The British Raj in India is coming to an end.

In the twilight of history, an entrenched colonial family prepares its last supper.

Eve has been missing all day. On the eve of James’ departure for England, the family gathers for a final farewell. Tempers fray as the oppressive heat of day climaxes in the stifling darkness of the Indian night. Someone is harbouring a dark secret. Outside, a storm is brewing.

This poignant snapshot of a decaying empire is a pertinent reminder of the bonds of family, the power of love, and the struggle for identity that burns within.

Nothing is ever really yours here. No matter how many times we stamp things, nothing is really British.

Patrick Garety’s lyrical new play comes to the ADC in a haunting and evocative production which celebrates the fervour of youth, and how the choices of a moment can shape our lives.


Bordeaux wine tasting at the Gros Franck

A special day today—Jason’s 40th, and we met him and Sarah for a Cambridge Wine Merchants tasting of Bordeaux wines at the Gros Franck. Sarah and Jason speak highly of the restaurant and Michael and I were very keen to try it out. There were forty five people booked in for the tasting, which make for a good atmosphere. The food and wine were superb.

Ben Kennedy was the guest speaker from from Luc Thienpont, who had moved to Bordeaux several years ago after falling in love with the wines. The food was super—the foie gras and duck very nice indeed (but rich). The Petit Tournedos were pretty hefty, and also very nice. For the wines, the Château Bonneau  2006 Haut Medoc was my best wine of the night. Also enjoyed the well-made Château Marjosse 2006 Bordeaux Blanc and the Château des Tours 2006 Ste Croix du Mont desert wine. I found the Puygueraud a bit to harsh and intense—maybe after some laying up it would have been delish. Jason got an extra desert with birthday candles form the lovely owner, Ling-Ling.


Menu for the Big Bordeaux Dinner

Feuillete aux pommes confit et foie gras

Château Marjosse 2006 Bordeaux Blanc

‘Z’ Bordeaux 2008 de Luc Thienpont

Confit de canard au cepes sur roesti

Petit Tournedos Bordelaise gratin Dauphinois

Château Puygueraud 2007 Cotes de France

Château Bonneau 2006 Haut Medoc

Plateau de fromages au lait crue

Château Tayac Plaisance 2008 Margaux

Panacotta a la poire carame’lise at sa meringue au cafe

Sabayon aux pommes at cannelle et sa glace Margaux

Château des Tours 2006 Ste Croix du Mont


Tourist day in MĂźnchen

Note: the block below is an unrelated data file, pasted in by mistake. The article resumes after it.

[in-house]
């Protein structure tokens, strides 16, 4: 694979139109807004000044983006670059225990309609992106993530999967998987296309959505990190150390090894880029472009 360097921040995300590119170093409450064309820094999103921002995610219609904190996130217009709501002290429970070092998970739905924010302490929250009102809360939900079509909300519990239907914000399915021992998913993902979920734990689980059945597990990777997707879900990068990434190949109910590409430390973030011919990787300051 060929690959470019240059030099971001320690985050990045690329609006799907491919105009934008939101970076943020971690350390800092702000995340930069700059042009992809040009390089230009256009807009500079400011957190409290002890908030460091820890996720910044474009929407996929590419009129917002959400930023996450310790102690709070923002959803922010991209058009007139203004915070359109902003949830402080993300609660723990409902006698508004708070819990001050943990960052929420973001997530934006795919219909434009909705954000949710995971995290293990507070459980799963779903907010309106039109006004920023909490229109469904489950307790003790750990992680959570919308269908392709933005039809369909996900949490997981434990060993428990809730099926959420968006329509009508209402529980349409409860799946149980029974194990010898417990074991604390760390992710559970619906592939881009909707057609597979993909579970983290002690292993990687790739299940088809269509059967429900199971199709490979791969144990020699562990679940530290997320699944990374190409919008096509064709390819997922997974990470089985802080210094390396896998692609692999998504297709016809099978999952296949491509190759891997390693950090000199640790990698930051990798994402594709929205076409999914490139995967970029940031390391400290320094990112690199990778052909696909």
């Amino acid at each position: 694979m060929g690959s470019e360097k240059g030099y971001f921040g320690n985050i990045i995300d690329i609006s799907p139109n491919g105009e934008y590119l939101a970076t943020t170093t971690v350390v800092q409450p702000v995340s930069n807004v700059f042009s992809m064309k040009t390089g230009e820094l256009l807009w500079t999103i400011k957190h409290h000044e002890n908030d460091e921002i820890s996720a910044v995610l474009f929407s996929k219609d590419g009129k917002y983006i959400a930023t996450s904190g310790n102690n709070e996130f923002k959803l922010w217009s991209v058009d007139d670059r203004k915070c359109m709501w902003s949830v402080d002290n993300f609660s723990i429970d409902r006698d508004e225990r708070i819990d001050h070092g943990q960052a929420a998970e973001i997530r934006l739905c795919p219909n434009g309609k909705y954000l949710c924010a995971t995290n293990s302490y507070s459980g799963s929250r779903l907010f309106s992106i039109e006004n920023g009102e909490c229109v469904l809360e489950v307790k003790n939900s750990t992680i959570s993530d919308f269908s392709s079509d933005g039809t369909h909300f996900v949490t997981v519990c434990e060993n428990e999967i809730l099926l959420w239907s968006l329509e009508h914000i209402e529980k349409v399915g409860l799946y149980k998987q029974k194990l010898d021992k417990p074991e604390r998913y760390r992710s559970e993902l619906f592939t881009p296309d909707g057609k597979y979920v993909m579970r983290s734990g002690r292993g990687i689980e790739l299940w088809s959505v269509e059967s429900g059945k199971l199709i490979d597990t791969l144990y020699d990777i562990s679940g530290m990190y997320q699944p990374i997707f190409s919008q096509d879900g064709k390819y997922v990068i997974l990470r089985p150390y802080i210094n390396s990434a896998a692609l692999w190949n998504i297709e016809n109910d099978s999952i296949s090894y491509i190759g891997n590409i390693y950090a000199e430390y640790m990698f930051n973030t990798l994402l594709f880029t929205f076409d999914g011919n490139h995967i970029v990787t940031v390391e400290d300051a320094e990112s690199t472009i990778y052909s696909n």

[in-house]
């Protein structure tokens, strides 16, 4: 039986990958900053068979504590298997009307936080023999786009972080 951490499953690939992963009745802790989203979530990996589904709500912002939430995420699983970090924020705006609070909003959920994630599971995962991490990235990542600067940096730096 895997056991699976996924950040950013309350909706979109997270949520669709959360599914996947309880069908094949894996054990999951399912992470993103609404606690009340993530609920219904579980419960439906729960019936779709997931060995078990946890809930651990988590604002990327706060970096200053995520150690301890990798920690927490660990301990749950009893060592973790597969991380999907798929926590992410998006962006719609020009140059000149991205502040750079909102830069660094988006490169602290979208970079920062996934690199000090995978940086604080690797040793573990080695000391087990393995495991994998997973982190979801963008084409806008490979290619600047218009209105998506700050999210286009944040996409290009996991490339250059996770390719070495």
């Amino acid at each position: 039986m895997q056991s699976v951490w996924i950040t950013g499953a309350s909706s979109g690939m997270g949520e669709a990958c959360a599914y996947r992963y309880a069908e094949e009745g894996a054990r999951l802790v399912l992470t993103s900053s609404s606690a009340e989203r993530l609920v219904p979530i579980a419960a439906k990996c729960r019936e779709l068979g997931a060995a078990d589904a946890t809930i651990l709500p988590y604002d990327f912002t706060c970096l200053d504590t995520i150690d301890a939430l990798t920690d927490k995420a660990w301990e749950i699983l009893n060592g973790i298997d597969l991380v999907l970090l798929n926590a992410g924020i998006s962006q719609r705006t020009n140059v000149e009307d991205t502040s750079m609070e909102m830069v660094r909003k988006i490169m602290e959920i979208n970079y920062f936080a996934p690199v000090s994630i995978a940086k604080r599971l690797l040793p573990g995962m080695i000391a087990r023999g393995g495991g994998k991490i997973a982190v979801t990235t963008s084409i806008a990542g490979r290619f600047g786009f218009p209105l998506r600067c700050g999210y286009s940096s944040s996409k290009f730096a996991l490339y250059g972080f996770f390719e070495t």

Peter had to leave at dawn for work, leaving Michael, Douglas and I to have brunch at nearby CafĂŠ am Beethovenplatz. Douglas booked the table for 10am, with a strategy that we would be there to see live music starting at 11. And there was aJazz trio at 11 which were good. Breakfast was hearty (including a glass of prosecco that came with mine).

After brunch we went up the tower of Alte Peter (St Peterskirche) for good views over the rainy city, and the Neues Rathaus. We were there at 12 in time for the Rathaus-Glockenspiel and enjoyed the show through the rain from an unusual high viewpoint. The longer-distance views were hidden in drizzle.


We continued the churchy theme by exploring the Asamkirche, an amazing 1746 baroque chapel, highly ornate with over-the-top gilt and statues. So much to look at, including confessionals topped with lovely white marble pillar-tops so that cherubs and skulls were grinning down as you confessed your sins.


IMG_0225 IMG_0226

From there we popped into the lovely new Jewish Museum which has interesting permanent and temporary exhibitions, The building itself is impressive, with modern-stark architecture inside, next door to the modern and ornate Ohel Jakob Synagogue. It was a good place to while away a rainy afternoon and some of the exhibitions were quite moving.

We continued our tour to Odeonsplatz by which time the cold and the drizzle drove us back to Douglas’ house, to devour Prinzregententorte and watch Summer Storm on DVD. Such a good film. We left about 7.30, after a roast dinner, which made this an impressive end to a foody and indulgent weekend. Douglas looked after us incredibly well.

Tweets this Week (2010-10-17)

  • #Trainyard #
  • #Trainyard #
  • Home-made bubble tea was a success. The tapioca bubbles were a bit chewy. I'll cook them longer next time. #
  • Having Fools Gold cocktail at ADC to see The Alchemist (in few mins). Cocktail: orange juice, cointreau, tequila and coke. Looks awful. #
  • Back at the Chemistry Dept this morning. It's strange: it feels so familiar to be here and yet it's 17 years since I left. How time flies! #
  • Greater Manchester Police tweeting every incident today @gmp24_1 @gmp24_2 @gmp24_3 #
  • Waiting for melt-in-the-middle chocolate puds with glass of Moscatel de SetĂšbal—slightly oaked,lots of rich raisin #
  • If it wasn't $150 I'd get one of these in time for Christmas: Chimera: creepy Christmas decoration #
  • Excited to be en route to Munich to visit Douglas and Peter. #
  • Safely in Munich. Adding an hour makes quite a difference on a Friday night. #
  • Had a great relaxing afternoon at Therme Erding, the biggest thermal baths in Europe! #

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Night out in Munich

Lebkuchen (chocolate, jam and marzipan)—that’s how we started the evening. Peter was able to join us for dinner after being away working overnight. Douglas made us a great meal of big spicy meatballs with ratatouille. We headed out for drinks after dinner to Sendlinger Tor to the gay bars bars: started at Kr@ftAkt where my ropey german managed to oder me an alcohol-free pils! The bar was good and relaxed but certainly not as full of character as Pop-as bar round the corner in Thalkirchnerstrasse. Peter and Douglas were clearly well known regulars here, and favourites with the owner Carlos. Great fun, until there was a fire small fire in basement. Free gins and tonics finished us off at the end of the night. Late night, particularly considering that Peter had to be up a few hours later for work.


Picture from: